Transportation Bill Math Shows Neither Party Has the Money

Published November 9, 2011

An October 26 letter from Sen. Barbara Boxer (D-CA) to Rep. John Mica (R-FL) has brought to the surface the confusion over funding of the multiyear surface transportation authorization.

Boxer is chairman of the Senate Environment and Public Works (EPW) Committee. She asked Mica, chairman of the House Transportation and Infrastructure (T&I) Committee, to clarify “whether the proposal you support fully funds surface transportation programs at $339 billion over six years, or if news reports stating that you support funding levels of $286 billion are correct.”

She added the Senate proposal for $109 billion would fund the programs “at current funding levels indexed for inflation” over two years. The committee, Boxer added, is seeking offsets of $12 billion—the estimated revenue shortfall of the Highway Trust Fund (HTF) over two years.

Boxer’s Funding Caveats

“I am willing to consider a six-year transportation bill at current funding levels plus inflation if it is fully paid for in a way that had bipartisan support and does not cut jobs elsewhere in the economy,” she wrote.

In its latest (August 30) report, the Congressional Budget Office (CBO) estimated over the next six years (FY 2012-2017), dedicated taxes will generate approximately $234 billion in revenue and interest ($204 billion in the Highway Account and $30 billion in the Transit Account). This comes to annualized revenue of $39 billion.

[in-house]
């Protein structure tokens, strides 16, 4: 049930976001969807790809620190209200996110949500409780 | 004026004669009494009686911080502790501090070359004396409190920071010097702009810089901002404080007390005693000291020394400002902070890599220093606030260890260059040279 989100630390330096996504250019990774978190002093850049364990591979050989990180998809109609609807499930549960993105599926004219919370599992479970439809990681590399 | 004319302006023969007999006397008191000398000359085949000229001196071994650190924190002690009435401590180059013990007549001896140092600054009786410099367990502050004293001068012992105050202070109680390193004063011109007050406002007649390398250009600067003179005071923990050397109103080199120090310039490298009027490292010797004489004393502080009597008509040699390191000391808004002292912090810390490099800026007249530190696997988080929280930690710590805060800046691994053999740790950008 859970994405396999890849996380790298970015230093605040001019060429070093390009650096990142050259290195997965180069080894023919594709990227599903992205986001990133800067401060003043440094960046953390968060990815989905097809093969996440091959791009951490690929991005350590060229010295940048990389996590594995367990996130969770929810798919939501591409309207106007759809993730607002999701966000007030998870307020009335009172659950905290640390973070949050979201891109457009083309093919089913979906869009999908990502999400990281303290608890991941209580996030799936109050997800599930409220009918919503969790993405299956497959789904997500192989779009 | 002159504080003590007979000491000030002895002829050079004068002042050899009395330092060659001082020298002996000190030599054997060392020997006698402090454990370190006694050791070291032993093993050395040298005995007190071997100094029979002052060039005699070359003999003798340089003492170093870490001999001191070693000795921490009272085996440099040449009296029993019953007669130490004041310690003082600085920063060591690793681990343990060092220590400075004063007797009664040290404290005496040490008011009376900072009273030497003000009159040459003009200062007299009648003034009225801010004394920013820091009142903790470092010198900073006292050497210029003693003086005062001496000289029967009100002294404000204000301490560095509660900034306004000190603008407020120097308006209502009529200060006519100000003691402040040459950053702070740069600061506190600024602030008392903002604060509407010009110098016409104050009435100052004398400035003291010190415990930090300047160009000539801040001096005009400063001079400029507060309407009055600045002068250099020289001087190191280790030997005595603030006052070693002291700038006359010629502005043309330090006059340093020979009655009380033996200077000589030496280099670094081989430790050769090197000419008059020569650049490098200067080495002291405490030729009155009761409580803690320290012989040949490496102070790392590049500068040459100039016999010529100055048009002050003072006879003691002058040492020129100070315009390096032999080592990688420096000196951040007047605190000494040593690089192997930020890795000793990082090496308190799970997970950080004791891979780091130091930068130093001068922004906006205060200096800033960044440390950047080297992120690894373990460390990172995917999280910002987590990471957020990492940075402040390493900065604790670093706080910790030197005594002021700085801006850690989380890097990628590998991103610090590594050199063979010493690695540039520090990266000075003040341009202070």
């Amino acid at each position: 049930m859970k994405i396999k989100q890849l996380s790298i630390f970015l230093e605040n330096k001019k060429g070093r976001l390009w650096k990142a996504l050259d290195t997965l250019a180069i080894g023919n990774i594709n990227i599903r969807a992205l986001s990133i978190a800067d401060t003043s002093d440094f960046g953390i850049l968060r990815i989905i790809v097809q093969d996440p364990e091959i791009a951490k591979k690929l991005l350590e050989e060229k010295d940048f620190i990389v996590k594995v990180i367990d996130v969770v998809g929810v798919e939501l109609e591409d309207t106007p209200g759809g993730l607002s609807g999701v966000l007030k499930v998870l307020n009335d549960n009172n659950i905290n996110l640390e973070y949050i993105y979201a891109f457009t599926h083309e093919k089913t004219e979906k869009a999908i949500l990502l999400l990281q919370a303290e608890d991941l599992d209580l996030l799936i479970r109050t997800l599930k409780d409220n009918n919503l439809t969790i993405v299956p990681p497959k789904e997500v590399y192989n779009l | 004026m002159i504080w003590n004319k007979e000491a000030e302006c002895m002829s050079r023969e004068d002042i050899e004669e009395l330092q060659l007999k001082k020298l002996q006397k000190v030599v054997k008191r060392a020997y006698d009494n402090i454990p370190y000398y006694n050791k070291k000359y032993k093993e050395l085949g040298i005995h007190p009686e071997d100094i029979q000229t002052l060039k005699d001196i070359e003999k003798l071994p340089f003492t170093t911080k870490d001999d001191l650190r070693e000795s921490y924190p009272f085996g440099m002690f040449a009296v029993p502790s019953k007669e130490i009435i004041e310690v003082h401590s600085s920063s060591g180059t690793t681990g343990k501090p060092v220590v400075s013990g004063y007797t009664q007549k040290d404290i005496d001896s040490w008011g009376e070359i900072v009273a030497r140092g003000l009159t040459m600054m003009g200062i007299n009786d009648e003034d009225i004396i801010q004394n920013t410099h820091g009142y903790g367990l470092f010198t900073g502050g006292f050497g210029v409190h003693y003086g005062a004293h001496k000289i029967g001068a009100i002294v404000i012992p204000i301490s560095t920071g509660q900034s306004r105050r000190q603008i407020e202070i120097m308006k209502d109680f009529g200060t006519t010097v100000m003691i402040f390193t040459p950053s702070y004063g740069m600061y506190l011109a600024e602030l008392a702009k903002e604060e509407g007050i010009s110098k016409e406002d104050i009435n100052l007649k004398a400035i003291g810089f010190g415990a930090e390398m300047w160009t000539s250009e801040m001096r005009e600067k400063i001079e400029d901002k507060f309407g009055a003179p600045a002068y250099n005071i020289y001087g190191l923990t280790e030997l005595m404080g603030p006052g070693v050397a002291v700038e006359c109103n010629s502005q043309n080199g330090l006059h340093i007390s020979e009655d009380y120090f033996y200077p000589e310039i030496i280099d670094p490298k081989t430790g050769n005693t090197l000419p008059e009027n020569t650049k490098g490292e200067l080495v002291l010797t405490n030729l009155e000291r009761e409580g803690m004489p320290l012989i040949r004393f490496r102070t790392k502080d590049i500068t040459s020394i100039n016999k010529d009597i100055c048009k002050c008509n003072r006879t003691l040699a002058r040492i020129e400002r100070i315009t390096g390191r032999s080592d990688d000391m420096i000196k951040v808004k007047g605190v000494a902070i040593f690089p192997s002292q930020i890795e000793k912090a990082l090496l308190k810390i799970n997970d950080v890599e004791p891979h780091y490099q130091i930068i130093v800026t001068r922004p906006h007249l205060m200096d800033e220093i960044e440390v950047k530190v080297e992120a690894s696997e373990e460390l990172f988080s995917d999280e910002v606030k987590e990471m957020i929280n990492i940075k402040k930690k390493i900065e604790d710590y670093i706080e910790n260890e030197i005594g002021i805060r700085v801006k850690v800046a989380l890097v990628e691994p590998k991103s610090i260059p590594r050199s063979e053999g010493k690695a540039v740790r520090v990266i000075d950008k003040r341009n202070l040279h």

CBO also estimated the HTF ended FY 2011 with approximately $14 billion in the Highway Account and $7 billion in the Transit Account. These unspent balances have made it possible for Boxer to come up with a two-year $109 billion budget even though HTF revenue over that period is expected to amount only to $78 billion. The remaining $31 billion is proposed to be covered with $19 billion in unspent Trust Fund balances and $12 billion in (as yet undetermined) offsets.

Billions in Offsets

According to Boxer, a six-year program “at current funding levels plus inflation,” would require $339 billion and offsets of approximately $75 billion. CBO projects the six-year outlays at a somewhat lower level of $323.4 billion ($267.4 from the Highway Account, $56 billion from the Transit Account). At this level of expenditures, CBO estimates the six-year revenue shortfall requiring offsets would total $68 billion ($55 billion in the Highway Account, $13 billion in the Transit Account).

Although Mica has not been specific about the dollar amounts he is seeking for his six-year bill, he has been quoted as saying the House bill would be funded at the level of the “current bill.”

Although the discussion of funding at a level close to the “current bill level” or at “current funding level” may appear to be semantic, it represents real dollars. Neither political party seems to have found the necessary extra money to achieve its funding goal.

C. Kenneth Orski ([email protected]) is editor and publisher of the transportation newsletter Innovation NewsBriefs, where an earlier version of this article was published. Used with permission.